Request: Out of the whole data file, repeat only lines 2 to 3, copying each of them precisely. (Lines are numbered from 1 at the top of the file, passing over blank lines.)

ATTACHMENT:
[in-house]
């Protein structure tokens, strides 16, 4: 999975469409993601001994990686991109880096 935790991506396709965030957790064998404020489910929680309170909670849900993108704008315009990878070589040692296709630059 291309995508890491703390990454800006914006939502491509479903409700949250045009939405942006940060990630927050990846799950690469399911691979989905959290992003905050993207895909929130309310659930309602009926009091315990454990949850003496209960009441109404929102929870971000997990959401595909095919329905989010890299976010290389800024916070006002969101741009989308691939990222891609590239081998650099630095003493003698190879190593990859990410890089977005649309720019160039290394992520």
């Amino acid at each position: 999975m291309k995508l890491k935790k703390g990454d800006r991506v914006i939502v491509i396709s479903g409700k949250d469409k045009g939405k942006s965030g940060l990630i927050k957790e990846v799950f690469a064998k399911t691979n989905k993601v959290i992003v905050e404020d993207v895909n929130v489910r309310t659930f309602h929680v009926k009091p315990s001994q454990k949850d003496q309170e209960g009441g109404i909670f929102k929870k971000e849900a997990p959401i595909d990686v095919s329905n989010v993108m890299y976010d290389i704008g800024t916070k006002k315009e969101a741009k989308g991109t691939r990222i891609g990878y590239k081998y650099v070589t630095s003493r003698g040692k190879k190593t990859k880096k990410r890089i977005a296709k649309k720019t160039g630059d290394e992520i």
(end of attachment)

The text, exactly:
């Protein structure tokens, strides 16, 4: 999975469409993601001994990686991109880096 935790991506396709965030957790064998404020489910929680309170909670849900993108704008315009990878070589040692296709630059 291309995508890491703390990454800006914006939502491509479903409700949250045009939405942006940060990630927050990846799950690469399911691979989905959290992003905050993207895909929130309310659930309602009926009091315990454990949850003496209960009441109404929102929870971000997990959401595909095919329905989010890299976010290389800024916070006002969101741009989308691939990222891609590239081998650099630095003493003698190879190593990859990410890089977005649309720019160039290394992520």
């Amino acid at each position: 999975m291309k995508l890491k935790k703390g990454d800006r991506v914006i939502v491509i396709s479903g409700k949250d469409k045009g939405k942006s965030g940060l990630i927050k957790e990846v799950f690469a064998k399911t691979n989905k993601v959290i992003v905050e404020d993207v895909n929130v489910r309310t659930f309602h929680v009926k009091p315990s001994q454990k949850d003496q309170e209960g009441g109404i909670f929102k929870k971000e849900a997990p959401i595909d990686v095919s329905n989010v993108m890299y976010d290389i704008g800024t916070k006002k315009e969101a741009k989308g991109t691939r990222i891609g990878y590239k081998y650099v070589t630095s003493r003698g040692k190879k190593t990859k880096k990410r890089i977005a296709k649309k720019t160039g630059d290394e992520i």